Global/local indent placement in Loops

Stuck on the indentation placement of the final return statement in question #4 of Python Code Challenges: Loops (Advanced). See link below …

I visually see the difference in output between my incorrect code solution and the correct Codecademy code solution. But I am failing to process in my head why the outputs are this way. This is my incorrect code solution where line 2 and the last line are indented the same amount (see below). Note that this indentation placement is the same as the placement of the correct code solutions in Questions #2 and Questions #3! …

def same_values(lst1, lst2):
–>new_list = #MATCHING INDENT
–>for index in range(len(lst1)):
---->for index in range(len(lst2)):
------>if lst1[index] == lst2[index]:
–>return new_list #MATCHING INDENT

… compared to the output of the correct code solution where it’s line 4 and the last line that have matching indentation levels …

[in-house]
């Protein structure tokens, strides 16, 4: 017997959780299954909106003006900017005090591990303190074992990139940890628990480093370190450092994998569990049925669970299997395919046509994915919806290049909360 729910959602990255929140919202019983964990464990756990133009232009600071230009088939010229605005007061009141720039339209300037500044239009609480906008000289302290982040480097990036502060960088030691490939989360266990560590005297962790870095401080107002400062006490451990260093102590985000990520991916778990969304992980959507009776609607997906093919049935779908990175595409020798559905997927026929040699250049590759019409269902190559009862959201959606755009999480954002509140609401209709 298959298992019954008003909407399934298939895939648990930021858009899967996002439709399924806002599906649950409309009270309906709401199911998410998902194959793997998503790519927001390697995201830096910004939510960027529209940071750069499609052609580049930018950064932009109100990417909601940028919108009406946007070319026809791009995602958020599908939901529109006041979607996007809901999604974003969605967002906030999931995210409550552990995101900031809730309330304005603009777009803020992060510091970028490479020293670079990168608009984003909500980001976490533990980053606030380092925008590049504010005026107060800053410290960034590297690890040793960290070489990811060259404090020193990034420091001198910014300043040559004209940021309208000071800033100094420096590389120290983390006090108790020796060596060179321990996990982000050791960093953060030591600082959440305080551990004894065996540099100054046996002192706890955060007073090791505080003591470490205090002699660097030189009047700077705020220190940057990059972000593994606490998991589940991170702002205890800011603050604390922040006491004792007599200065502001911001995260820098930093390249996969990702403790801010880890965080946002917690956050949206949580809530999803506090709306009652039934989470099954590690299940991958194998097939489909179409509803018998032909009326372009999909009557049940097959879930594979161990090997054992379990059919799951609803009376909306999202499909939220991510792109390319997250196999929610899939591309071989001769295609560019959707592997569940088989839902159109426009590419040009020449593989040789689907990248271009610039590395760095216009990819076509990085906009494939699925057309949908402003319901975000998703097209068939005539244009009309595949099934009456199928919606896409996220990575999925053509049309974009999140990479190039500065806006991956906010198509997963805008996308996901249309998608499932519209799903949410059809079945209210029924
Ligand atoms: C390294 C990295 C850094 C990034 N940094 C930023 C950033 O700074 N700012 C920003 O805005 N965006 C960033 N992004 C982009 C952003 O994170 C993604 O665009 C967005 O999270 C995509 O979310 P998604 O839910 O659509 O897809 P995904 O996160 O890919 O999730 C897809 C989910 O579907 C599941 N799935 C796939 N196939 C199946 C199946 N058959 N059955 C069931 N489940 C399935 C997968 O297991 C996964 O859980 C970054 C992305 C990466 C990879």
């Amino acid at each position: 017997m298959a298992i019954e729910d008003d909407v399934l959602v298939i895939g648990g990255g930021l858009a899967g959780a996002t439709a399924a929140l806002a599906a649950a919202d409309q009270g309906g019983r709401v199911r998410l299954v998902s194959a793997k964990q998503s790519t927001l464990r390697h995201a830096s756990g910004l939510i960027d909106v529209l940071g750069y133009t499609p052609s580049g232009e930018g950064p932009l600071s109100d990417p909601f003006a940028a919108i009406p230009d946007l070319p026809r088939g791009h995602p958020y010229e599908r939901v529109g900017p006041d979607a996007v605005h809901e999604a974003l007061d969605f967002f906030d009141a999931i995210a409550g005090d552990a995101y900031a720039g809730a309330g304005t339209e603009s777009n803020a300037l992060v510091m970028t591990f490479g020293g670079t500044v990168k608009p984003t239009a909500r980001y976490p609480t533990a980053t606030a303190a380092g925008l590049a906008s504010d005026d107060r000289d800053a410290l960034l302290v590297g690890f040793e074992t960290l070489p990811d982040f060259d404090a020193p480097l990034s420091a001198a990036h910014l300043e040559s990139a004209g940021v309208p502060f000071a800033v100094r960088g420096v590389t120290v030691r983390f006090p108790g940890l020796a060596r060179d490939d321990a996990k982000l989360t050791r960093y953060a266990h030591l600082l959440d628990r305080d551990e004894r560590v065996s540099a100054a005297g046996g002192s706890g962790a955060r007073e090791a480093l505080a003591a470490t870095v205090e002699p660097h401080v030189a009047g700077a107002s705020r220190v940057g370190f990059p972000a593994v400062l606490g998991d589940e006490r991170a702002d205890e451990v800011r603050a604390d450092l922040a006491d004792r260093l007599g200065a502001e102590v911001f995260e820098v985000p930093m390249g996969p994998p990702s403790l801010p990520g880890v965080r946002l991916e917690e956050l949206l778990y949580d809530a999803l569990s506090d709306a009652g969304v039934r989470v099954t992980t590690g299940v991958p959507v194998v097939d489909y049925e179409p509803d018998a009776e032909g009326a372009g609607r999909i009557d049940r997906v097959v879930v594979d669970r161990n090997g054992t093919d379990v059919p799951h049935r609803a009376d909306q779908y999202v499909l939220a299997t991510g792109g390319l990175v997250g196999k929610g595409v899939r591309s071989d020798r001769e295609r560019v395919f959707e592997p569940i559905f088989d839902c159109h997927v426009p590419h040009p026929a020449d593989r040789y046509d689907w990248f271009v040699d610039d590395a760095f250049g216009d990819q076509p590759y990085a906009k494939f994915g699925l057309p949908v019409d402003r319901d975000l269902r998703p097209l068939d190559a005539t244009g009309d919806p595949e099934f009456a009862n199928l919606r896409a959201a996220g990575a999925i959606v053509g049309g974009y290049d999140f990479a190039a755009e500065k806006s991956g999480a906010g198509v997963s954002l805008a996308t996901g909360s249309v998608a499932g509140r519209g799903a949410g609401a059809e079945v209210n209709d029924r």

def same_values(lst1, lst2):
–>new_list =
–>for index in range(len(lst1)):
---->for index in range(len(lst2)): #MATCHING INDENT
------>if lst1[index] == lst2[index]:
---->return new_list #MATCHING INDENT

Befuddled here with global/local placement again … (sigh)

In the second one, the return is inside the outer for-loop. That is not the case for the first one.
In the first one, the return is not inside a loop.

You don’t need nested loops to do this.
you could do something like
for index in range( min(len(lst1), len(lst2) ):
so that you don’t need a for-loop inside another for-loop.

Thank you janbazan for your reply. Yes I see that the placement of the return statements are in different places in relation to where the loops starts. But I can’t visualize WHY the output of my incorrect code yields five sets of [0, 2, 3] … yah I know that there are five indices in both lists. I think I need someone to spell-out/walk-me-through the initial four or five loops of my incorrect code.

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